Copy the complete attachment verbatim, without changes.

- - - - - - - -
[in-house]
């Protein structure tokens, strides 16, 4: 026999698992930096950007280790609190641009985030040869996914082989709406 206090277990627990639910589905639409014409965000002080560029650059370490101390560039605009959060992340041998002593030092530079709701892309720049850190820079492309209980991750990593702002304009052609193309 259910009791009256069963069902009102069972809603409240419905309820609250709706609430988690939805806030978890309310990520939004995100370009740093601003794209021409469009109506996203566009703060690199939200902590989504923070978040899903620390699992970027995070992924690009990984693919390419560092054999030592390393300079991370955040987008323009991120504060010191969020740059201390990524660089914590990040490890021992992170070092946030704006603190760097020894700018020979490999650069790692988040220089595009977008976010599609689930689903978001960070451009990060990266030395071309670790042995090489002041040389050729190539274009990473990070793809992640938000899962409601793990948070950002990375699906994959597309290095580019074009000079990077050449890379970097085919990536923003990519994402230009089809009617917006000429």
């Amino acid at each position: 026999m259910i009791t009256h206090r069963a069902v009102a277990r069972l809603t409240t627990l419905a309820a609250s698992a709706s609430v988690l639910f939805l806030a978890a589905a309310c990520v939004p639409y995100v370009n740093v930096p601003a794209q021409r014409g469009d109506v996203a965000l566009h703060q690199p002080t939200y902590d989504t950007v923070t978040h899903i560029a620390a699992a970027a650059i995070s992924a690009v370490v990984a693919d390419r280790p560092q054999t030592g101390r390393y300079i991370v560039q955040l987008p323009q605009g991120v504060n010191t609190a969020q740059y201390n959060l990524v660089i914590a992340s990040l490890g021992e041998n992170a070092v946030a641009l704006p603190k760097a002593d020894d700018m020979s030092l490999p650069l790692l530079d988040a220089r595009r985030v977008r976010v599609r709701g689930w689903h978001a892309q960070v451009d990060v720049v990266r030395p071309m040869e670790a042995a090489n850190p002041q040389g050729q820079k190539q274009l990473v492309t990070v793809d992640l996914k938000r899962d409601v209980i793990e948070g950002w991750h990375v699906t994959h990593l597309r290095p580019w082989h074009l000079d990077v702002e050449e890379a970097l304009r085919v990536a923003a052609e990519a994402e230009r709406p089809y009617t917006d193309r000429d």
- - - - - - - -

[in-house]
């Protein structure tokens, strides 16, 4: 026999698992930096950007280790609190641009985030040869996914082989709406 206090277990627990639910589905639409014409965000002080560029650059370490101390560039605009959060992340041998002593030092530079709701892309720049850190820079492309209980991750990593702002304009052609193309 259910009791009256069963069902009102069972809603409240419905309820609250709706609430988690939805806030978890309310990520939004995100370009740093601003794209021409469009109506996203566009703060690199939200902590989504923070978040899903620390699992970027995070992924690009990984693919390419560092054999030592390393300079991370955040987008323009991120504060010191969020740059201390990524660089914590990040490890021992992170070092946030704006603190760097020894700018020979490999650069790692988040220089595009977008976010599609689930689903978001960070451009990060990266030395071309670790042995090489002041040389050729190539274009990473990070793809992640938000899962409601793990948070950002990375699906994959597309290095580019074009000079990077050449890379970097085919990536923003990519994402230009089809009617917006000429």
């Amino acid at each position: 026999m259910i009791t009256h206090r069963a069902v009102a277990r069972l809603t409240t627990l419905a309820a609250s698992a709706s609430v988690l639910f939805l806030a978890a589905a309310c990520v939004p639409y995100v370009n740093v930096p601003a794209q021409r014409g469009d109506v996203a965000l566009h703060q690199p002080t939200y902590d989504t950007v923070t978040h899903i560029a620390a699992a970027a650059i995070s992924a690009v370490v990984a693919d390419r280790p560092q054999t030592g101390r390393y300079i991370v560039q955040l987008p323009q605009g991120v504060n010191t609190a969020q740059y201390n959060l990524v660089i914590a992340s990040l490890g021992e041998n992170a070092v946030a641009l704006p603190k760097a002593d020894d700018m020979s030092l490999p650069l790692l530079d988040a220089r595009r985030v977008r976010v599609r709701g689930w689903h978001a892309q960070v451009d990060v720049v990266r030395p071309m040869e670790a042995a090489n850190p002041q040389g050729q820079k190539q274009l990473v492309t990070v793809d992640l996914k938000r899962d409601v209980i793990e948070g950002w991750h990375v699906t994959h990593l597309r290095p580019w082989h074009l000079d990077v702002e050449e890379a970097l304009r085919v990536a923003a052609e990519a994402e230009r709406p089809y009617t917006d193309r000429d």